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CASH FLOW AND FINANCIAL PLANNING

P4-5. LG 2: Classifying inflows and outflows of cash Basic Item Change ($) I/O O O I O O O Item Accounts receivable Net profits Change ($) 700 600 I/O I I I O O I

Cash 100 Accounts 1,000 payable Notes payable 500 Long-term debt 2,000 Inventory 200 Fixed assets 400 P4-6.

Depreciation 100 Repurchase of stock 600 Cash dividends 800 Sale of stock 1,000

LG 2: Finding operating and free cash flows Intermediate a. Cash flow from operations net profits after taxes depreciation Cash flow from operations $1,400 1,600 Cash flow from operations $3,000 b. NOPAT EBIT (1 t) NOPAT $2,700 (1 0.40) $1,620 c. OCF EBIT taxes depreciation OCF $2,700 $933 $1,600 OCF $3,367

d. FCF OCF net fixed asset investment* net current asset investment** FCF $3,367 $1,400 $1,400 FCF $567
Net fixed asset investment change in net fixed assets depreciation Net fixed asset investment ($14,800 $15,000) ($14,700 $13,100) Net fixed asset investment $200 $1,600 $1,400 ** Net current asset investment change in current assets change in (accounts payable and accruals) Net current asset investment ($8,200 $6,800) ($100 $100) Net current asset investment $1,400 0 $1,400 *

e.

Keith Corporation has positive cash flows from operating activities. The accounting cash flows are a little less than the operating and free cash flows (FCF). The FCF value is very meaningful since it shows that the cash flows from operations are adequate to cover both operating expense plus investment in fixed and current assets.

P4-9.

LG 4: Cash budgetbasic Intermediate March Sales Cash sales (0.20) Lag 1 month (0.60) Lag 2 months (0.20) Other income Total cash receipts Disbursements Purchases Rent Wages & salaries Dividends Principal & interest Purchase of new equipment Taxes due Total cash disbursements Total cash receipts Total cash disbursements Net cash flow Add: Beginning cash Ending cash Minimum cash Required total financing (notes payable) Excess cash balance (marketable securities) $50,000 $10,000 April $60,000 $12,000 May $70,000 $14,000 36,000 10,000 2,000 $62,000 $50,000 3,000 6,000 June $80,000 $16,000 42,000 12,000 2,000 $72,000 $70,000 3,000 7,000 3,000 4,000 6,000 $93,000 $72,000 93,000 ($21,000) 8,000 ($13,000) 5,000 $18,000 $ 3,000 0 July $100,000 $ 20,000 48,000 14,000 2,000 $ 84,000 $ 80,000 3,000 8,000

6,000 $59,000 $62,000 59,000 $ 3,000 5,000 $ 8,000 5,000 $97,000 $84,000 97,000 ($13,000) (13,000) ($26,000) 5,000 $31,000 0

The firm should establish a credit line of at least $31,000. P4-15. LG 5: Pro forma income statement Intermediate a. Pro Forma Income Statement Metroline Manufacturing, Inc. for the Year Ended December 31, 2010 (percent-of-sales method) Sales Less: Cost of goods sold (0.65 sales) Gross profits Less: Operating expenses (0.086 sales) Operating profits Less: Interest expense $1,500,000 975,000 $ 525,000 129,000 $ 396,000 35,000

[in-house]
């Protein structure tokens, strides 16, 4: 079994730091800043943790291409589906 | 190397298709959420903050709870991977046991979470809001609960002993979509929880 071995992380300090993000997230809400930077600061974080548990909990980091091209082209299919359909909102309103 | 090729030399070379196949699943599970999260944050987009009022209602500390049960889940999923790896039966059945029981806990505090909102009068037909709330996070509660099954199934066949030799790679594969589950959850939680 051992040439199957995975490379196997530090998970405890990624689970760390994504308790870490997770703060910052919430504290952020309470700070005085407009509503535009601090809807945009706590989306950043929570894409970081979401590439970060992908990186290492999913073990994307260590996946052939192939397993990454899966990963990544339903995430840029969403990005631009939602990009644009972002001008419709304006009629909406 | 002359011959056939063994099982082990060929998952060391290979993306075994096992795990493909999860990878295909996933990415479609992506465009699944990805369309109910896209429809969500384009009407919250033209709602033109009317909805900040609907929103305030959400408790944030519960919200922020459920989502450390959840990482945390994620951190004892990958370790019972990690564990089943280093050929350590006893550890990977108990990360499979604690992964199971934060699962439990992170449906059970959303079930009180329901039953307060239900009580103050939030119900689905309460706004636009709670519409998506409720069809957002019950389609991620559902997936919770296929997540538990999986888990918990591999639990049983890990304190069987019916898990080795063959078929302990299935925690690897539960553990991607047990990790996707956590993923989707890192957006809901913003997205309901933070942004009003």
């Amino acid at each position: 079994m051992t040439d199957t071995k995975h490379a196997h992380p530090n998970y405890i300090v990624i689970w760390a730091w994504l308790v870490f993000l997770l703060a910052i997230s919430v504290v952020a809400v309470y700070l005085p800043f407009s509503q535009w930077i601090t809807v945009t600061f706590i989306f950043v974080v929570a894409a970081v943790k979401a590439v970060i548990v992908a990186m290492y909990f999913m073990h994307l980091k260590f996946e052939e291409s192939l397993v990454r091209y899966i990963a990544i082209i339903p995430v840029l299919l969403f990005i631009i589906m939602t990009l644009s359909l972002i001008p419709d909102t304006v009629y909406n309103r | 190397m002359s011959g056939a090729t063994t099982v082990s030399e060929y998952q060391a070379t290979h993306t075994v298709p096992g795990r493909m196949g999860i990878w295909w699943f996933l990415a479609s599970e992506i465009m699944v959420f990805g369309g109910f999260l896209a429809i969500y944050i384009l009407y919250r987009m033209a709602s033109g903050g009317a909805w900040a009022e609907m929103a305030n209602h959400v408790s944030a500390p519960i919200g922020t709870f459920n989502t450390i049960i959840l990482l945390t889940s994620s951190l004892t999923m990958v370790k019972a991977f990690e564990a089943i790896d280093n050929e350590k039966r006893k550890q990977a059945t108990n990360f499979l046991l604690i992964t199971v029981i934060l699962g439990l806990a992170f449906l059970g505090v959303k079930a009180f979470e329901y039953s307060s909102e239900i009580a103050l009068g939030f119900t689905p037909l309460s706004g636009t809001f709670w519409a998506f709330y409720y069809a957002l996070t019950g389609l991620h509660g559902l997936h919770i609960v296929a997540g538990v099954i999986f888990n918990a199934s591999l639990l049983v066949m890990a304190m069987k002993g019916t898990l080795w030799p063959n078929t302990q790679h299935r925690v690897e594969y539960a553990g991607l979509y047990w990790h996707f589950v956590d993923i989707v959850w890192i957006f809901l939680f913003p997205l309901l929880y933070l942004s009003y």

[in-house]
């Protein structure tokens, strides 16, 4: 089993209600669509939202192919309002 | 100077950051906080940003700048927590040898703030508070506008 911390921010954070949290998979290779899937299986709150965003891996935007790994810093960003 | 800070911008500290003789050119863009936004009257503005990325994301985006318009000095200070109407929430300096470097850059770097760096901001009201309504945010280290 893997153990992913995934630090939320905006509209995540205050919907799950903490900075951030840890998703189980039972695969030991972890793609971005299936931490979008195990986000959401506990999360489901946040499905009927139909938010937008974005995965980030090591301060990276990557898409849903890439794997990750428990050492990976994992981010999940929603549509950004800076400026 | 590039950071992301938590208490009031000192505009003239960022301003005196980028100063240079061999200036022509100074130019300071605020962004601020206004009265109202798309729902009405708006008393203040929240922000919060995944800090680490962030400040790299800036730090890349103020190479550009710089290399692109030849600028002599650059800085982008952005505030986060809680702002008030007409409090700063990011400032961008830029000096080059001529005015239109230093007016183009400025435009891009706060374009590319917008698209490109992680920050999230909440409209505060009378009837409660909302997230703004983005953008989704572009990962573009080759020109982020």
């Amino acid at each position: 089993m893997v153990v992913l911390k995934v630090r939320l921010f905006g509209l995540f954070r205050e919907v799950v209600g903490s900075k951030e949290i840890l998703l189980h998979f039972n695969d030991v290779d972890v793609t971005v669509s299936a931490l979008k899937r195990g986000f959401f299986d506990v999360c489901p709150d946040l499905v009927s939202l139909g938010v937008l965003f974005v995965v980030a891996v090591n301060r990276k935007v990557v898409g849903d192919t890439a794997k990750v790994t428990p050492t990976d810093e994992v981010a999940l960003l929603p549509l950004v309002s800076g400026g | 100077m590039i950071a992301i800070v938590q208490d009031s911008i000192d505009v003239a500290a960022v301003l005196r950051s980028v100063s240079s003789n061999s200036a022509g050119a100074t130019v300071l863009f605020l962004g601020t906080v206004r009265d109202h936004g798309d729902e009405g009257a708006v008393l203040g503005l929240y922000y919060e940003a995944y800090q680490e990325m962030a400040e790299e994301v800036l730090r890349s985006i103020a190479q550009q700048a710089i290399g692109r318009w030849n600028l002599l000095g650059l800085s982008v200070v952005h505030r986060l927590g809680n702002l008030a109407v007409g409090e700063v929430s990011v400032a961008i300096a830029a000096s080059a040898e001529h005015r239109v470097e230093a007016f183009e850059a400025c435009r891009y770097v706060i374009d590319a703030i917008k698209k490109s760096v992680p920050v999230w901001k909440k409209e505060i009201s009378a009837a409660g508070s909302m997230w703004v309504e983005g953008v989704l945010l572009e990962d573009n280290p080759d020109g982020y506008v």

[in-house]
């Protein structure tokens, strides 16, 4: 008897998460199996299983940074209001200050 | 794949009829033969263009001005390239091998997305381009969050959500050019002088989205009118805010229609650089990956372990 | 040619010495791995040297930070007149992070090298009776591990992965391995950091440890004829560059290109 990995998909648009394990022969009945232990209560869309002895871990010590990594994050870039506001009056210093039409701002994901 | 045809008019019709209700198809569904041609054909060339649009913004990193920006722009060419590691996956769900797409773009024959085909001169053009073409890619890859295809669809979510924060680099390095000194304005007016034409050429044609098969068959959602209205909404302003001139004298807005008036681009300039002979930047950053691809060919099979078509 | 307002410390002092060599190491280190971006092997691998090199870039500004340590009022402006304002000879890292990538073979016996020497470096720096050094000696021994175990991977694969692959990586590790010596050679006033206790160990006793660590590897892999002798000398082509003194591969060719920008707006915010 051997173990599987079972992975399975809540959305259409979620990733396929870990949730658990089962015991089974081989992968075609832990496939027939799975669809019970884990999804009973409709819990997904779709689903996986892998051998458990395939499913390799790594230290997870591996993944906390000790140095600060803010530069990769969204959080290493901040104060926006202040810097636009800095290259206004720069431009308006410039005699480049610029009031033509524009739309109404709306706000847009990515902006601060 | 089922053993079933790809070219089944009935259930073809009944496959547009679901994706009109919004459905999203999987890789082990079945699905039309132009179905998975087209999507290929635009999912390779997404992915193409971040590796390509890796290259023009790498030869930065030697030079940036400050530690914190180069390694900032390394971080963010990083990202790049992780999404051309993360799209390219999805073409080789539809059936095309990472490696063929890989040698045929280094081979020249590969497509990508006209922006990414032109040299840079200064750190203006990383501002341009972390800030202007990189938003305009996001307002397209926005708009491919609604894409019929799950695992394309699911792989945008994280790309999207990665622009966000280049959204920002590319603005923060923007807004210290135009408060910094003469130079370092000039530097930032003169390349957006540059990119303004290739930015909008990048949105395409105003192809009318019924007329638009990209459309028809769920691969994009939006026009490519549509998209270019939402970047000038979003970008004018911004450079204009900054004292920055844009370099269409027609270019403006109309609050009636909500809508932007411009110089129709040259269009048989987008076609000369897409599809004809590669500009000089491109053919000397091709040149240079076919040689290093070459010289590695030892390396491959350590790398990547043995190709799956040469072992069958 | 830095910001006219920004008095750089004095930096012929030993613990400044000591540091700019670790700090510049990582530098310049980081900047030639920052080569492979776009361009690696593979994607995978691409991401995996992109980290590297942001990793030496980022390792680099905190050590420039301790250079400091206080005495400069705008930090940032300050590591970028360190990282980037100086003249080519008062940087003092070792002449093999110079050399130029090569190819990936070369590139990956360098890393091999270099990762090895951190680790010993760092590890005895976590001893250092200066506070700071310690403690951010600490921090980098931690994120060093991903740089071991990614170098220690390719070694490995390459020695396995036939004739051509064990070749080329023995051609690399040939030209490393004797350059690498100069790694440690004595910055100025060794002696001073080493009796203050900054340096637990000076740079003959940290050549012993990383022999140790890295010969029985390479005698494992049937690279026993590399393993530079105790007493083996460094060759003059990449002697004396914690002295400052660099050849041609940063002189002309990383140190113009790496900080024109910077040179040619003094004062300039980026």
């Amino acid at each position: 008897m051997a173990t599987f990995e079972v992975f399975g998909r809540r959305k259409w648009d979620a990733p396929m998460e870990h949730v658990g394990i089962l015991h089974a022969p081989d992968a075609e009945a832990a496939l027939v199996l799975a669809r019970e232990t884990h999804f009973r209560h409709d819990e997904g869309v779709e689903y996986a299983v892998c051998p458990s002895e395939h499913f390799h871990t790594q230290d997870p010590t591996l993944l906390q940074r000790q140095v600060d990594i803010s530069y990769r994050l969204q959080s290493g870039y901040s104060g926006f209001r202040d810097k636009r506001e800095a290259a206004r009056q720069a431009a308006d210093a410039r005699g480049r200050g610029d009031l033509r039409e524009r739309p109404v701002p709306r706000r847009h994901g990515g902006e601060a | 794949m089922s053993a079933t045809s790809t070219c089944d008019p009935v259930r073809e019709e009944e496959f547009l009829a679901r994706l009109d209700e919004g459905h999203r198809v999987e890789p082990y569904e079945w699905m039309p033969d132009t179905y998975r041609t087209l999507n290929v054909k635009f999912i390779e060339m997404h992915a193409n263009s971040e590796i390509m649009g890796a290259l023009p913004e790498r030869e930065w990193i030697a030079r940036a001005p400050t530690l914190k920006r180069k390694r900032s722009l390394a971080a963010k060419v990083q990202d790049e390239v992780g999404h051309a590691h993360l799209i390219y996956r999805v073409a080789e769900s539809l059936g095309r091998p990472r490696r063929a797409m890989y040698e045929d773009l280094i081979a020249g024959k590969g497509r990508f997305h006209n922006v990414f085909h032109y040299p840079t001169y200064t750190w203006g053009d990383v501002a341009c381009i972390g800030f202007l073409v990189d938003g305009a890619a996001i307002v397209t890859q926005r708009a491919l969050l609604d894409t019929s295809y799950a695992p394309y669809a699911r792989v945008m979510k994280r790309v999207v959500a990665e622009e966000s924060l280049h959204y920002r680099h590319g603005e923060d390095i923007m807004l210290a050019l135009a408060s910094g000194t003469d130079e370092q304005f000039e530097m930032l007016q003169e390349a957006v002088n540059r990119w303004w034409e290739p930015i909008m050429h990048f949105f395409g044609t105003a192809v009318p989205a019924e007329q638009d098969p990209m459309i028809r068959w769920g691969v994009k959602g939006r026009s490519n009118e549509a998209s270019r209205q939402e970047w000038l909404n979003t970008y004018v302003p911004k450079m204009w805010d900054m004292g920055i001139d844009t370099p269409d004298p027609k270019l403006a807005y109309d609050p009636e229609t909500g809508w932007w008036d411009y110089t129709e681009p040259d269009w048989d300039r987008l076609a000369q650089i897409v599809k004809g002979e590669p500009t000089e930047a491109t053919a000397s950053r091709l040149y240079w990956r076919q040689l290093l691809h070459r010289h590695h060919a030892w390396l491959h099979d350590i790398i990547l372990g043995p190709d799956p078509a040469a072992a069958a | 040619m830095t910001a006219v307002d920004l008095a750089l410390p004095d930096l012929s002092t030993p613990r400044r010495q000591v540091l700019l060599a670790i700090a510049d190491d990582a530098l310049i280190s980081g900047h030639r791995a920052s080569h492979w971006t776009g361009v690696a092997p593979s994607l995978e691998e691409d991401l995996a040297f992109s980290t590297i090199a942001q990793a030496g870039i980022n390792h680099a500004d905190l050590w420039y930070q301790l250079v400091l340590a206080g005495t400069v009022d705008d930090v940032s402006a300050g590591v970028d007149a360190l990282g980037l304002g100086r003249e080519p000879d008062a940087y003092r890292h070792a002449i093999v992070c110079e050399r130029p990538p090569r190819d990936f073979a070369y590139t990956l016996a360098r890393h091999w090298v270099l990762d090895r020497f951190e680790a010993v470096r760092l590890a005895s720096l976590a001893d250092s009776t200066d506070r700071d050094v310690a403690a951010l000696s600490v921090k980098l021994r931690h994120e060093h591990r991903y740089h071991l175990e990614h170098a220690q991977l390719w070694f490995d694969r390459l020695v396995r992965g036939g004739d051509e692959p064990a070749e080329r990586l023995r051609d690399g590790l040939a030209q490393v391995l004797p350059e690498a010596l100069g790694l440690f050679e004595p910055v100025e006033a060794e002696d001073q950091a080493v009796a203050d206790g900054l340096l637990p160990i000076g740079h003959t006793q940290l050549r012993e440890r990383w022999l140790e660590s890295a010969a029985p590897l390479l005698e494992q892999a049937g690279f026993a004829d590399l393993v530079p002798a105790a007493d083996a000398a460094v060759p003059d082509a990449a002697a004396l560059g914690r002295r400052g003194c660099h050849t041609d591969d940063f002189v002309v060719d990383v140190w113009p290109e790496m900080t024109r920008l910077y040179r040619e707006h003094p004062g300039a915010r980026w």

Net profits before taxes Less: Taxes (0.40 NPBT) Net profits after taxes Less: Cash dividends To retained earnings b.

$ 361,000 144,400 $ 216,600 70,000 $ 146,600

Pro Forma Income Statement Metroline Manufacturing, Inc. for the Year Ended December 31, 2010 (based on fixed and variable cost data) Sales Less: Cost of goods sold Fixed cost Variable cost (0.50 sales) Gross profits Less: Operating expense: Fixed expense Variable expense (0.06 sales) Operating profits Less: Interest expense Net profits before taxes Less: Taxes (0.40 NPBT) Net profits after taxes Less: Cash dividends To retained earnings $1,500,000 210,000 750,000 $ 540,000 36,000 90,000 414,000 35,000 379,000 151,600 227,400 70,000 157,400

$ $ $ $

c. The pro forma income statement developed using the fixed and variable cost data projects a higher net profit after taxes due to lower cost of goods sold and operating expenses. Although the percent-of-sales method projects a more conservative estimate of net profit after taxes, the pro forma income statement that classifies fixed and variable cost is more accurate.

P4-18. LG 5: Pro forma balance sheet Intermediate a. Pro Forma Balance Sheet Peabody & Peabody December 31, 2011 Assets Current assets Cash Marketable securities Accounts receivable Inventories Total current assets Net fixed assets Total assets Liabilities and stockholders equity Current liabilities Accounts payable Accruals Other current liabilities Total current liabilities Long-term debts Total liabilities Common equity External funds required Total liabilities and stockholders equity
1

$ 480,000 200,000 1,440,000 2,160,000 $4,280,000 4,820,0001 $9,100,000

$1,680,000 500,000 80,000 $2,260,000 2,000,000 $4,260,000 4,065,0002 775,000 $9,100,000


$4,000,000 1,500,000 (680,000) $ 4,820,000

Beginning gross fixed assets (January 1, 2011) Plus: Fixed asset outlays Less: Depreciation expense Ending net fixed assets (December 31, 2011)

Note: Common equity is the sum of common stock and retained earnings. Beginning common equity (January 1, 2010) Plus: Net profits after taxes (2010) Net profits after taxes (2011) Less: Dividends paid (2010) Dividends paid (2011) Ending common equity (December 31, 2011) $3,720,000 330,000 360,000 (165,000) (180,000) $4,065,000

b. Peabody & Peabody must arrange for additional financing of at least $775,000 over the next two years based on the given constraints and projections.